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The Rape of East Timor: “Sounds Like Fun”, by John Pilger

Source: counterpunch

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Secret documents found in the Australian National Archives provide a glimpse of how one of the greatest crimes of the 20th century was executed and covered up. They also help us understand how and for whom the world is run.

The documents refer to East Timor, now known as Timor-Leste, and were written by diplomats in the Australian embassy in Jakarta. The date was November 1976, less than a year after the Indonesian dictator General Suharto seized the then Portuguese colony on the island of Timor.

The terror that followed has few parallels; not even Pol Pot succeeded in killing, proportionally, as many Cambodians as Suharto and his fellow generals killed in East Timor. Out of a population of almost a million, up to a third were extinguished.

This was the second holocaust for which Suharto was responsible. A decade earlier, in 1965, Suharto wrested power in Indonesia in a bloodbath that took more than a million lives. The CIA reported: “In terms of numbers killed, the massacres rank as one of the worst mass murders of the 20th century.”

This was greeted in the Western press as “a gleam of light in Asia” (Time).The BBC’s correspondent in South East Asia, Roland Challis, later described the cover-up of the massacres as a triumph of media complicity and silence; the “official line” was that Suharto had “saved” Indonesia from a communist takeover.

“Of course my British sources knew what the American plan was,” he told me. “There were bodies being washed up on the lawns of the British consulate in Surabaya, and British warships escorted a ship full of Indonesian troops, so that they could take part in this terrible holocaust. It was only much later that we learned that the American embassy was supplying [Suharto with] names and ticking them off as they were killed. There was a deal, you see. In establishing the Suharto regime, the involvement of the [US-dominated] International Monetary Fund and the World Bank were part of it. That was the deal.”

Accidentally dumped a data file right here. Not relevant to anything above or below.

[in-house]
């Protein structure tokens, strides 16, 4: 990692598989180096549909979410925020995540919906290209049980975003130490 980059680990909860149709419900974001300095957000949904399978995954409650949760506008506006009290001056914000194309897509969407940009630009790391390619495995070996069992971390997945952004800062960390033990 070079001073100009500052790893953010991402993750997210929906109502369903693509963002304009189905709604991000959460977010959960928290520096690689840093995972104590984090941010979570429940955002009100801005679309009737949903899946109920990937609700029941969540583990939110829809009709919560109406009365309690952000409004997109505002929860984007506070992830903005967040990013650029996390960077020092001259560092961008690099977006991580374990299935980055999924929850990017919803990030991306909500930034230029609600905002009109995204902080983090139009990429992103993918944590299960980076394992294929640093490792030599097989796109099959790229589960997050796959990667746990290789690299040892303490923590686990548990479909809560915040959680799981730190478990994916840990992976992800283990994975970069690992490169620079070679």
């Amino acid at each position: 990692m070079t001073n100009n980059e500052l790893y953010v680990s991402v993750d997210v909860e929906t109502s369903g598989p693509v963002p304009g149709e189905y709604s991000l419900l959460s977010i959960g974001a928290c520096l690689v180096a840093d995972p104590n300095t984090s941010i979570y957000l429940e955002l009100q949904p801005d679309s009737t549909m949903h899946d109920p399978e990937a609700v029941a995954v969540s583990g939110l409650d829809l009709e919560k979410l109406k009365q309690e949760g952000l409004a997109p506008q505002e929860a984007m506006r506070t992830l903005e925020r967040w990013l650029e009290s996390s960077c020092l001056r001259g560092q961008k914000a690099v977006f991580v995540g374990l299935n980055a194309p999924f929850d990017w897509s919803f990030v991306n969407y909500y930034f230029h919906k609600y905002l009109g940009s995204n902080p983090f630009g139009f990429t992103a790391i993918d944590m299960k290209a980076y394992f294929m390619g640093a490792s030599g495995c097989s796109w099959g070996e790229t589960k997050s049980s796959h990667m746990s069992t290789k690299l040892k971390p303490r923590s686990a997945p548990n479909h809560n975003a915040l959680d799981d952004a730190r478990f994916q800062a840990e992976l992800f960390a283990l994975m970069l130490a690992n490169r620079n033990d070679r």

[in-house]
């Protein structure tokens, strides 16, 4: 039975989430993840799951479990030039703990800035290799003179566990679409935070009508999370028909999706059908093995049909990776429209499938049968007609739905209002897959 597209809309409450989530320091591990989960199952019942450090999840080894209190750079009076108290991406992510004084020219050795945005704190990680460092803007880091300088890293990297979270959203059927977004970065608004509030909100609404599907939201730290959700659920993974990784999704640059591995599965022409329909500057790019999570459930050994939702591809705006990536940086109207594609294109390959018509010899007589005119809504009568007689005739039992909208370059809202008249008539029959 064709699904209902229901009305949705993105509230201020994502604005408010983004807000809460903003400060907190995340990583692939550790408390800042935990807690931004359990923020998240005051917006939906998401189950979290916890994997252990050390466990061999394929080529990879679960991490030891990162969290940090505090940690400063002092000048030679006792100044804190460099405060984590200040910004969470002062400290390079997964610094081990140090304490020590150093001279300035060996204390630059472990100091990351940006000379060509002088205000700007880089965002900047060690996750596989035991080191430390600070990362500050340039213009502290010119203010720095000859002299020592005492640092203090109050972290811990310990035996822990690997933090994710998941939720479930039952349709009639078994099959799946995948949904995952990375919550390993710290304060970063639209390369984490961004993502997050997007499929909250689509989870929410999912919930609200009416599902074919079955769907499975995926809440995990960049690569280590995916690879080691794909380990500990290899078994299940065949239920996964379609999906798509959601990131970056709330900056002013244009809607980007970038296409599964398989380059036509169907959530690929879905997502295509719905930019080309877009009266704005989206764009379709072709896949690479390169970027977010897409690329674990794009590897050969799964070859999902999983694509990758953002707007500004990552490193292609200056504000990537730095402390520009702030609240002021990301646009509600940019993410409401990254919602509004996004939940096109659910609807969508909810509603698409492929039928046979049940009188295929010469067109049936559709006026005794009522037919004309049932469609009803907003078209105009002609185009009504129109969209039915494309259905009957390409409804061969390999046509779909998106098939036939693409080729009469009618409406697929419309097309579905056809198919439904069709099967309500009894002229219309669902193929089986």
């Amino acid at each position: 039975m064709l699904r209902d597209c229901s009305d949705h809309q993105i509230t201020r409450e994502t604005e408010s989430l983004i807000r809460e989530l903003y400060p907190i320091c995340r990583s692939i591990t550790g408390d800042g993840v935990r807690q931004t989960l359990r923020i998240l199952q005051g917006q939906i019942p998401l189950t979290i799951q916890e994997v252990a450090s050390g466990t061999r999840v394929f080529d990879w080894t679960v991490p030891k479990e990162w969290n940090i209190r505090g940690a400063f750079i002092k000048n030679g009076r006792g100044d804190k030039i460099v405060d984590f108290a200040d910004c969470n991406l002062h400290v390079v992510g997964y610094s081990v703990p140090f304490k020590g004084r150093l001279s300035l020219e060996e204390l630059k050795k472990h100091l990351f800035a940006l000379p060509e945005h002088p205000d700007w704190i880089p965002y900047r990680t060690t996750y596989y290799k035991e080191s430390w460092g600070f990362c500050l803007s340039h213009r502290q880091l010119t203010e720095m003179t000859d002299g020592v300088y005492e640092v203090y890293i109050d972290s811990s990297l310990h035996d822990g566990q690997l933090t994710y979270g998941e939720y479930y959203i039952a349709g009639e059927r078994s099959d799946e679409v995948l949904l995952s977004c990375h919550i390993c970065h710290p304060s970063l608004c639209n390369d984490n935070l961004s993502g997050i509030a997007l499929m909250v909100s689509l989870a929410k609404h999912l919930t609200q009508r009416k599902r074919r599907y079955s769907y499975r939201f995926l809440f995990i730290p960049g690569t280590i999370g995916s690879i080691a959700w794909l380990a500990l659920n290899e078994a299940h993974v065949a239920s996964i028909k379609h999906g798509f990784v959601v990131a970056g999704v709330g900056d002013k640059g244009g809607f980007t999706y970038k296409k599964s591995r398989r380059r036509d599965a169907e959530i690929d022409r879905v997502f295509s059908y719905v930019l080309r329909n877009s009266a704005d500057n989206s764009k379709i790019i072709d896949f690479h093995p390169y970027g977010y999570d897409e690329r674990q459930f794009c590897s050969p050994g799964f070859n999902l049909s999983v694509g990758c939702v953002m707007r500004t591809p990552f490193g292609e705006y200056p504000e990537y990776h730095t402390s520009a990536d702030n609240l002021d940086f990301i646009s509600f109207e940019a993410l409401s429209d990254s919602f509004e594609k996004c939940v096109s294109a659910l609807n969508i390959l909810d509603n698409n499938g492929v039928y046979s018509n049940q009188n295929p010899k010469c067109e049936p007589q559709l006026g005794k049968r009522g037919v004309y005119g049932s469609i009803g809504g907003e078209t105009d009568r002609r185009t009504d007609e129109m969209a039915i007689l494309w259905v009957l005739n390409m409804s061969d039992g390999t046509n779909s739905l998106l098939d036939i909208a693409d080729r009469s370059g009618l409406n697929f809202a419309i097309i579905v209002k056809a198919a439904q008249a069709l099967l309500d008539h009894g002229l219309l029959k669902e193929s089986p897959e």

I have interviewed many of the survivors of 1965, including the acclaimed Indonesian novelist Pramoedya Ananta Toer, who bore witness to an epic of suffering “forgotten” in the West because Suharto was “our man”.  A second holocaust in resource-rich East Timor, an undefended colony, was almost inevitable.

In 1994, I filmed clandestinely in occupied East Timor; I found a land of crosses and unforgettable grief. In my film, Death of a Nation, there is a sequence shot on board an Australian aircraft flying over the Timor Sea. A party is in progress. Two men in suits are toasting each other in champagne. “This is a uniquely historical moment,” babbles one of them, “that is truly, uniquely historical.”

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